We can’t always put a dollar amount on things we value, or say with certainty how much money bad practices are costing us-but occasionally we can. A serious reckoning is going on right now in the Midwest, and the news about the price of soil loss is fairly grim: a billion dollars a year, give or take, in Iowa alone. There are ways to fix it, though.

Earlier this year, Rick Cruse, a professor of agronomy at Iowa State University, gained national attention with that billion-a-year estimate. He is using a sophisticated model to show the long-term effects of topsoil loss. He hopes that by showing farmers and, perhaps more importantly, landowners exactly what erosion is costing over the long haul, he can convince them to take more serious measures to prevent it.

The soil lost from the state in any given year, about 5.4 tons, might be no more than the thickness of a dime-hardly worth worrying about, many would say. Still, in some parts of the state the erosion rate is 12 times what the government has estimated it to be. Over time it adds up to significant loss of productive agricultural topsoil and has a very real effect on crop yields. To put that billion dollars in perspective, Iowa’s annual crop production is about $20 billion, and agriculture makes up about a quarter of the state’s economy.

Cruse and his colleagues believe that a number of things are contributing to the erosion rate. Fewer farmers are taking advantage of federal conservation programs-programs that encourage things like planting buffer strips along streams, or that pay farmers for taking extremely erodible land out of production and protecting it with grasses and trees that help hold the soil. In turn, there are a couple of reasons for the decline in program participation. One is that some farmers, eager for the high prices they can get from planting corn and soybeans, are reluctant to set land aside. Another is that less federal funding is available for such programs in general.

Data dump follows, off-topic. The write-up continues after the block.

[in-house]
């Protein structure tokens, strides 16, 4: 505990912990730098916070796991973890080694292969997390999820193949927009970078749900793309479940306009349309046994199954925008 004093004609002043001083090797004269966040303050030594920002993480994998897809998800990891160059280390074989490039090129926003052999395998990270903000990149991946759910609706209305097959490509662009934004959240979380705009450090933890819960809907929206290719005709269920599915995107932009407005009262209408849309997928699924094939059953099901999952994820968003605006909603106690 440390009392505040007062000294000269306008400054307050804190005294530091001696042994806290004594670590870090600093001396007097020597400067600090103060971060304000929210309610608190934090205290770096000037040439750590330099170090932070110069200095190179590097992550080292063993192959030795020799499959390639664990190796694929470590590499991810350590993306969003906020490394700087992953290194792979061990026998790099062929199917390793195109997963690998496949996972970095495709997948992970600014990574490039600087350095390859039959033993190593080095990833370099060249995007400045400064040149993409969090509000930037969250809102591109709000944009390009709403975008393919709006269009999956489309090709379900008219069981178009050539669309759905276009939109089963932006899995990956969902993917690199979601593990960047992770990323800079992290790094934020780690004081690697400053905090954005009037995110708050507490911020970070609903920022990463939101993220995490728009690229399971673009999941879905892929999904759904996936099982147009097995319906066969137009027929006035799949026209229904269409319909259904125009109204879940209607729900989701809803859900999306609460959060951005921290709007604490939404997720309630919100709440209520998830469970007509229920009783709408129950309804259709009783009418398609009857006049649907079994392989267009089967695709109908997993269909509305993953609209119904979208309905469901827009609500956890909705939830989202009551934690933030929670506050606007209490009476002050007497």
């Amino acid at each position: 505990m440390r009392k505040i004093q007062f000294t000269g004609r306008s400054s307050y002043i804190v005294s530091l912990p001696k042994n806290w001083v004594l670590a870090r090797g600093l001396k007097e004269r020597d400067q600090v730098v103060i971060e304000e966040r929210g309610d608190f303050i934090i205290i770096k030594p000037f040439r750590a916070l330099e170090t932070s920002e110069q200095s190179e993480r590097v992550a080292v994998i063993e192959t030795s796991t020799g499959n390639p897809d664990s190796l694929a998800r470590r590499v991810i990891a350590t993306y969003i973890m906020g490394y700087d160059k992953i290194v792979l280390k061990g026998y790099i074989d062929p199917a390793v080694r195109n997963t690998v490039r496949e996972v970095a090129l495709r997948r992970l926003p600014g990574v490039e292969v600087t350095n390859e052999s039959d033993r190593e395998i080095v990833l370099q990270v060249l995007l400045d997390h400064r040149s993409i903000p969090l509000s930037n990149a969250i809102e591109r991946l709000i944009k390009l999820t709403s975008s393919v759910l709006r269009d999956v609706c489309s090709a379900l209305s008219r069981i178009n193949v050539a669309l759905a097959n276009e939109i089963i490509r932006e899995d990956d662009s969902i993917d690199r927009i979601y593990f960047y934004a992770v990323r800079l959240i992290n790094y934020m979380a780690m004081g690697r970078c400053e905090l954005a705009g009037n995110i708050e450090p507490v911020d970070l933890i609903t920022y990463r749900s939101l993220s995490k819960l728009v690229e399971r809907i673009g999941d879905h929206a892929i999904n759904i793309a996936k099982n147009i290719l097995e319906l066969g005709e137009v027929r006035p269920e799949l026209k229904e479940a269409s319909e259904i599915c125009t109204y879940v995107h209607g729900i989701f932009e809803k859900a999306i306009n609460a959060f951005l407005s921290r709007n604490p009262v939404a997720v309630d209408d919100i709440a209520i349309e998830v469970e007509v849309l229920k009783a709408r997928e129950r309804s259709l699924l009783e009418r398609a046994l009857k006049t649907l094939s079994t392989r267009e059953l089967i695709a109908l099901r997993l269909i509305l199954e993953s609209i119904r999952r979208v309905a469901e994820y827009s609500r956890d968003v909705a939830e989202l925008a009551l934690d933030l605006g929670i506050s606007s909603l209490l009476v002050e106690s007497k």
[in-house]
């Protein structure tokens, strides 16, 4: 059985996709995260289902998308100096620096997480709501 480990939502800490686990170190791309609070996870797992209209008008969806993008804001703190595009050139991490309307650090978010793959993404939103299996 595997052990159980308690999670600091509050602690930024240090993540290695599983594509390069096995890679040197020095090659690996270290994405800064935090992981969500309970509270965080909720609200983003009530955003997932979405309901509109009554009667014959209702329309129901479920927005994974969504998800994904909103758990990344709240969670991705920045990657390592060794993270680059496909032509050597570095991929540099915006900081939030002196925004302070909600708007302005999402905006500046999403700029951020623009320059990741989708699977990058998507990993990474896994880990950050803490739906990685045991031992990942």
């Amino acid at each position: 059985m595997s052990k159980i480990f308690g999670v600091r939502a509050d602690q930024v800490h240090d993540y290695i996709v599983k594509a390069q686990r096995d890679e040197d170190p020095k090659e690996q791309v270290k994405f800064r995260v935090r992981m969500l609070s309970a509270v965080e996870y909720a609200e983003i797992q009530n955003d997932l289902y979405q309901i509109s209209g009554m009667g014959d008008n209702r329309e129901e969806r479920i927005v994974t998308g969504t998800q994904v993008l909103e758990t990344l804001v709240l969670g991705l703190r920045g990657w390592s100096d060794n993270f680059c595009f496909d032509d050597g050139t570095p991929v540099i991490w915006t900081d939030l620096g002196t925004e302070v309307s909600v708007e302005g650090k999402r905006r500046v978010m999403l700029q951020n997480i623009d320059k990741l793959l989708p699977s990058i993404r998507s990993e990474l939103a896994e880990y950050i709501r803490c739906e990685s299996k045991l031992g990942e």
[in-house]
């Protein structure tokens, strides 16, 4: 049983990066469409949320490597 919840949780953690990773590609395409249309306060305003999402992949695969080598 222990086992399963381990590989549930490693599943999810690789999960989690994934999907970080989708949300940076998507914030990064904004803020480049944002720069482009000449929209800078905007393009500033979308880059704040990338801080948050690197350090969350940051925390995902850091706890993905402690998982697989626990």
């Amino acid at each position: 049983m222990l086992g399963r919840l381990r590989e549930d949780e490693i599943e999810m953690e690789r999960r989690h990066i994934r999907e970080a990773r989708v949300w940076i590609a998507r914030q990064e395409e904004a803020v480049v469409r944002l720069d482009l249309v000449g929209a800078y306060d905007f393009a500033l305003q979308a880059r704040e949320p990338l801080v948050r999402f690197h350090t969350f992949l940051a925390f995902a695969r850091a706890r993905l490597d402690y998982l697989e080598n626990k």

In addition, as Cruse noted in a Des Moines Register interview in May, much of the farmland is rented out, and the tenants might not have a long-term interest in its health; they’re more concerned with getting the most out of a field in the year they’re working it. One effect of his model, ideally, will be to convince landowners that they need to take the long view.

The model being used in Iowa tracks what’s going on farm by farm, using satellite imagery to show what types of conservation efforts if any are being taken, as well as soil type, topography of the field, type of tillage used, and other factors. That information is matched to precipitation data. Finally, soil depth measurements taken on ag lands throughout the state are correlated to crop yields for those same areas over a period of several years. Taken altogether, the data allow Cruse and his research team to determine the economic impact of soil loss.

Coincidentally, the United Nations has designated 2015 the International Year of Soils, www.fao.org/globalsoilpartnership/iys-2015/en/, with the goal of bringing recognition to the value of soil as a resource and to highlight the need for conservation.

Are you aware of erosion estimates for your state or region? Or the participation rate in programs such as the federal Conservation Reserve Program? In addition to the more obvious benefits of soil conservation, what are the potential ramifications of this work in reducing the nutrient-laden runoff that contribute to dead zones in the Gulf of Mexico and elsewhere? Share your thoughts in the comment section below!  
About the Author

Janice Kaspersen

Janice Kaspersen is the former editor of Erosion Control and Stormwater magazines.